Contributions of Male and Female Guests and Hosts to Peer Group Entry

Teresita Borja‐Alvarez, Lynne Zarbatany, Susan Pepper

Producción científica: Contribución a una revistaArtículorevisión exhaustiva

24 Citas (Scopus)


92 7–9‐year‐old children (47 girls) were observed while attempting to join 2 relatively unfamiliar same‐ or opposite‐sex peers who were playing a board game. Female guests were less obtrusive than male guests in their entry approaches, whereas male guests were more active and assertive. Guests were less behaviorally constrained when approaching same‐ than opposite‐sex hosts. Female hosts were more attentive to the guests than male hosts, who tended to ignore the newcomers. Successful guests received initiations from the hosts, responded contingently to host initiations, and performed activity‐related behavior. Since female hosts initiated more behavior to the guests than male hosts, and female guests were more contingently responsive than male guests, girls entering female groups were the most successful. These findings support the thesis that peer group entry processes and outcomes are affected by the personal characteristics and contexts of both the entering children and their hosts.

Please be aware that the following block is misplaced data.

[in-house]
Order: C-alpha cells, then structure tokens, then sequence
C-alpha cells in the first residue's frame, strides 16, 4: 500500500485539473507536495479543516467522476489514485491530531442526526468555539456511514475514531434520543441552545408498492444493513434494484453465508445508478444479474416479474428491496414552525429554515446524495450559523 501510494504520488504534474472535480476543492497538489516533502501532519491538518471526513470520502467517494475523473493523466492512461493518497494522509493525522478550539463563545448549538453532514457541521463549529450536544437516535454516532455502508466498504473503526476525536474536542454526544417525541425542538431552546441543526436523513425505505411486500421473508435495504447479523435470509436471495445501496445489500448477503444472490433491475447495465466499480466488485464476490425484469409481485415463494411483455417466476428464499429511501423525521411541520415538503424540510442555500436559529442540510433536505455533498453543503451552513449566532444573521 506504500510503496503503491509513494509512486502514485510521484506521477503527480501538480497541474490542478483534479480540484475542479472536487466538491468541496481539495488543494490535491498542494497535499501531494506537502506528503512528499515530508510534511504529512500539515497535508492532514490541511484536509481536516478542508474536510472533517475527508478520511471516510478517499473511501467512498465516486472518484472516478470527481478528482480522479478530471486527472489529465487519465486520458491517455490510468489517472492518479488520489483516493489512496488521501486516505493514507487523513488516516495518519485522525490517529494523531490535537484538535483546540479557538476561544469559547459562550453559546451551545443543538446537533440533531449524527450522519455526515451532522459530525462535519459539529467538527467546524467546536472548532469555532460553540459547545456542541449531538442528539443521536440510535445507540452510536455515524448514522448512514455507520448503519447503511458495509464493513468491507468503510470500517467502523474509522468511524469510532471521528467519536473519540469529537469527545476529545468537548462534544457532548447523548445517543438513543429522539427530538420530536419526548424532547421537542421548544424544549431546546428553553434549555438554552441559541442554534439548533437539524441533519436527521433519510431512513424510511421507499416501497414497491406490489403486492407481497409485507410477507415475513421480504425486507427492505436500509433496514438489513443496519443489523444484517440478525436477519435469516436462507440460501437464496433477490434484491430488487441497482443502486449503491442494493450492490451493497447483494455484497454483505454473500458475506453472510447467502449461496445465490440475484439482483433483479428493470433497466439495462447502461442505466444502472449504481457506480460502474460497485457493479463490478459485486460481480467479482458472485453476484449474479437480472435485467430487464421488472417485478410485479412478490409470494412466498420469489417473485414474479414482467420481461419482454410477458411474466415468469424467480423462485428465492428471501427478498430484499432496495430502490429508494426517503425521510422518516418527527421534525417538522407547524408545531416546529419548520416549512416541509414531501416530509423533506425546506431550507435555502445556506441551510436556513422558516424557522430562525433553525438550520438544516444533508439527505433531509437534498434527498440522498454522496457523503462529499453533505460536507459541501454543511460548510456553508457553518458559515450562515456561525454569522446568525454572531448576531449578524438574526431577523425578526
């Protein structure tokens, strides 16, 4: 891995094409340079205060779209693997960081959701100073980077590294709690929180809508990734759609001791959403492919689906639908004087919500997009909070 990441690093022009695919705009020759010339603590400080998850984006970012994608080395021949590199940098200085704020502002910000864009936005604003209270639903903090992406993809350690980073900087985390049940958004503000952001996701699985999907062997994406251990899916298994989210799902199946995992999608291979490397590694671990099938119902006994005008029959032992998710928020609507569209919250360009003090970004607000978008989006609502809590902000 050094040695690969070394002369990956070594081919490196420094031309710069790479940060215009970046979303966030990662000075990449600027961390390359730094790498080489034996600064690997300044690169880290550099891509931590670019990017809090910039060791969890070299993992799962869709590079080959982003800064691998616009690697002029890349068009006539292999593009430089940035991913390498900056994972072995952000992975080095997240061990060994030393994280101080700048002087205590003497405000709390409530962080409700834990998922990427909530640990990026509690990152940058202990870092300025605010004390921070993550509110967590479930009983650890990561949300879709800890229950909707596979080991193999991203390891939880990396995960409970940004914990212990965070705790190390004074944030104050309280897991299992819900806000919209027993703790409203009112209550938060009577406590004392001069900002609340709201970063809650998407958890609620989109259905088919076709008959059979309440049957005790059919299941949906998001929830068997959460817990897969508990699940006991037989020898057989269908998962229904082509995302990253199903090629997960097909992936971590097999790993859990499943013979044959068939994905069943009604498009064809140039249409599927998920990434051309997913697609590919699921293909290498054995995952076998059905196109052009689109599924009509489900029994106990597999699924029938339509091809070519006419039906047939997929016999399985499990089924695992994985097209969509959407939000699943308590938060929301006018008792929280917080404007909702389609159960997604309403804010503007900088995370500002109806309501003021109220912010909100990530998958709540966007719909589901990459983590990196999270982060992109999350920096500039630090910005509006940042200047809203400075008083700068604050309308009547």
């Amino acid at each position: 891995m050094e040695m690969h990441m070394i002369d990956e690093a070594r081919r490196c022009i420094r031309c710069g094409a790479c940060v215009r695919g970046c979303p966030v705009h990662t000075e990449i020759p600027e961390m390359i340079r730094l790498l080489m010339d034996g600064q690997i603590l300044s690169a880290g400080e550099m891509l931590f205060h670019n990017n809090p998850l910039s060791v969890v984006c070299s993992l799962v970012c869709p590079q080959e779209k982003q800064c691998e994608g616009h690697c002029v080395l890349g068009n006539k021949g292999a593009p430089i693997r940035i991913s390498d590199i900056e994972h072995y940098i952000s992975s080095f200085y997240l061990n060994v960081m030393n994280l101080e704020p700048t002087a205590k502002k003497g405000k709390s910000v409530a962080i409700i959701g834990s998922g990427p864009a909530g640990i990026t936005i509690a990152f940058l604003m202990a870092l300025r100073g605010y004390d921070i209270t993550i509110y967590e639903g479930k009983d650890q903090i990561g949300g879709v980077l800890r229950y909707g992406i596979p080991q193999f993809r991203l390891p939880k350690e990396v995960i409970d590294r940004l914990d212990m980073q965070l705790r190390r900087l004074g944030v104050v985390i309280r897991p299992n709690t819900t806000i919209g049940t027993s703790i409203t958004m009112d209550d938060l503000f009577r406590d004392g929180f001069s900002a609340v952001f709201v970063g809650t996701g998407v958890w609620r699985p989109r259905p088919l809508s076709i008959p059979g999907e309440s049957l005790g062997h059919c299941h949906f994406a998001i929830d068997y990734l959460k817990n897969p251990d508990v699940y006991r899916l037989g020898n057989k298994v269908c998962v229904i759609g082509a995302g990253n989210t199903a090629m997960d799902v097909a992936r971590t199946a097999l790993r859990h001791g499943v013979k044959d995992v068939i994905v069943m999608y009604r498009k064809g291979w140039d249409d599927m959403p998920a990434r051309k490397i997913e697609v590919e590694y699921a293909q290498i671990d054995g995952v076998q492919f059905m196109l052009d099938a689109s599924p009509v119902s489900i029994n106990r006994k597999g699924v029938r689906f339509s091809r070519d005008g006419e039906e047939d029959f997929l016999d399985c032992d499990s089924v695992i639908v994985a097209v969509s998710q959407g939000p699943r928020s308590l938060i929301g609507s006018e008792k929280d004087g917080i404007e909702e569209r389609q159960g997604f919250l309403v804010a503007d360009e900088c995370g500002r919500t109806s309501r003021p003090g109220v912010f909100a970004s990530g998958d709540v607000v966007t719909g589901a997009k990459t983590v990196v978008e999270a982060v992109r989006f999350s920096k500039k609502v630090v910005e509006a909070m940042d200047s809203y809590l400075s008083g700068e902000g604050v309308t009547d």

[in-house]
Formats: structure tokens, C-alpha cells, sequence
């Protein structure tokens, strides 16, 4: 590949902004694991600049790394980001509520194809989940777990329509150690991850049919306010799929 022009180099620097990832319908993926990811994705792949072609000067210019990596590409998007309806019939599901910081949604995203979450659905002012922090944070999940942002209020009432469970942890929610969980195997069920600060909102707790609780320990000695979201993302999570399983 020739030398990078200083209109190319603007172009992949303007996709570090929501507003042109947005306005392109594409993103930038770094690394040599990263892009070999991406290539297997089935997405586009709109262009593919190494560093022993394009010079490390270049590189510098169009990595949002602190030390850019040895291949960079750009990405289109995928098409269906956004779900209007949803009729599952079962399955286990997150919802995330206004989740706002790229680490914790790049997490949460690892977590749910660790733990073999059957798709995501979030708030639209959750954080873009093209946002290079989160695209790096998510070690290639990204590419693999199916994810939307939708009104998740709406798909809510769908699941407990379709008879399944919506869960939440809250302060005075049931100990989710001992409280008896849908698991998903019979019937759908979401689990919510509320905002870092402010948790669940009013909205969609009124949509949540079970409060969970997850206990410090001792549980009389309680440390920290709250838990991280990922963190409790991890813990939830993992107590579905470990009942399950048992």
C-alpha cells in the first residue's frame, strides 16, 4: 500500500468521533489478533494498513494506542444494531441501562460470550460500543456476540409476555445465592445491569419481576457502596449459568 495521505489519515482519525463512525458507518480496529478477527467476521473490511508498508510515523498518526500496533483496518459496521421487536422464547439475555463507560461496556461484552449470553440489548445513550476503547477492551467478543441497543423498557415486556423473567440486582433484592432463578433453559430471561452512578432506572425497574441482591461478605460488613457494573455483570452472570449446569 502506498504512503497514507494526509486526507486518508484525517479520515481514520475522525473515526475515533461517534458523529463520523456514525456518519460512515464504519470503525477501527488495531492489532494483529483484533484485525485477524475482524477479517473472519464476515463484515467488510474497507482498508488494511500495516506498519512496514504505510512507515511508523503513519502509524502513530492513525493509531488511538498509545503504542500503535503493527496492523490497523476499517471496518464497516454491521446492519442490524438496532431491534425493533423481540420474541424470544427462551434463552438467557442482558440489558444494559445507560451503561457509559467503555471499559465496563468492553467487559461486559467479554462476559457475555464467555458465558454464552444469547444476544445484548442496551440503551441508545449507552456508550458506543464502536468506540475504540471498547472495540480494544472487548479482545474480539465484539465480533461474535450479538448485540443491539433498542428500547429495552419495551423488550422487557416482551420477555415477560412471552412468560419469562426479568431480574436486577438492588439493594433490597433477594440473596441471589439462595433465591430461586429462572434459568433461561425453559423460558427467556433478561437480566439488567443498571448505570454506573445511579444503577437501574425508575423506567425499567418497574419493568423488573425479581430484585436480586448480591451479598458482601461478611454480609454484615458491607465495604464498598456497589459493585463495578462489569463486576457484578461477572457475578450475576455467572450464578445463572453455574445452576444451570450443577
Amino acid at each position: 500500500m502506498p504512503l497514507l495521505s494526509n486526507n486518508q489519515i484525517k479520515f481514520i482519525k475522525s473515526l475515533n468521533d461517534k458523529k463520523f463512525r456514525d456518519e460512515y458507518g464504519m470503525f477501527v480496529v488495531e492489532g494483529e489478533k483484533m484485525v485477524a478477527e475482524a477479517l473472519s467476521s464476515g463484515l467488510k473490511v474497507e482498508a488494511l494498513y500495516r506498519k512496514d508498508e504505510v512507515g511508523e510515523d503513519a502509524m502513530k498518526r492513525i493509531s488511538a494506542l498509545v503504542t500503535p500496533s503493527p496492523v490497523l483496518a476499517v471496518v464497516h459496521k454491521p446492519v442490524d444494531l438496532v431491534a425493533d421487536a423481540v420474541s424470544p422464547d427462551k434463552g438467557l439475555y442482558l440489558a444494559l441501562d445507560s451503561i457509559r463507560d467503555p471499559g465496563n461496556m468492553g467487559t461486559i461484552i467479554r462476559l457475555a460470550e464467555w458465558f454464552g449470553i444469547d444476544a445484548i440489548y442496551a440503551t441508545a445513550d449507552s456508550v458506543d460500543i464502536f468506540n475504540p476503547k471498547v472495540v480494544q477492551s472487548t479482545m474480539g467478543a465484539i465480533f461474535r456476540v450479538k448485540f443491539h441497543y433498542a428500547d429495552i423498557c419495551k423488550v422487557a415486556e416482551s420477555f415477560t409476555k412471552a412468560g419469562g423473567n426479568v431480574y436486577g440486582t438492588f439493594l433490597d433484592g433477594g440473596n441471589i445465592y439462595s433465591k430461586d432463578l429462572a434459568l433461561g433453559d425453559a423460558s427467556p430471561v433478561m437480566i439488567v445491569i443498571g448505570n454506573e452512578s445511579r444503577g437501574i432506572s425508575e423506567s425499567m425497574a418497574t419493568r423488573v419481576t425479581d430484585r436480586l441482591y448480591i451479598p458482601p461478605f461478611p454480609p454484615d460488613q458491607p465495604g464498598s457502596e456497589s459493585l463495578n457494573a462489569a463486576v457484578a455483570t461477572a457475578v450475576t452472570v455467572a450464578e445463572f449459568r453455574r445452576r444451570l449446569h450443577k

Idioma originalInglés
Páginas (desde-hasta)1079-1090
Número de páginas12
PublicaciónChild Development
EstadoPublicada - oct. 1991
Publicado de forma externa


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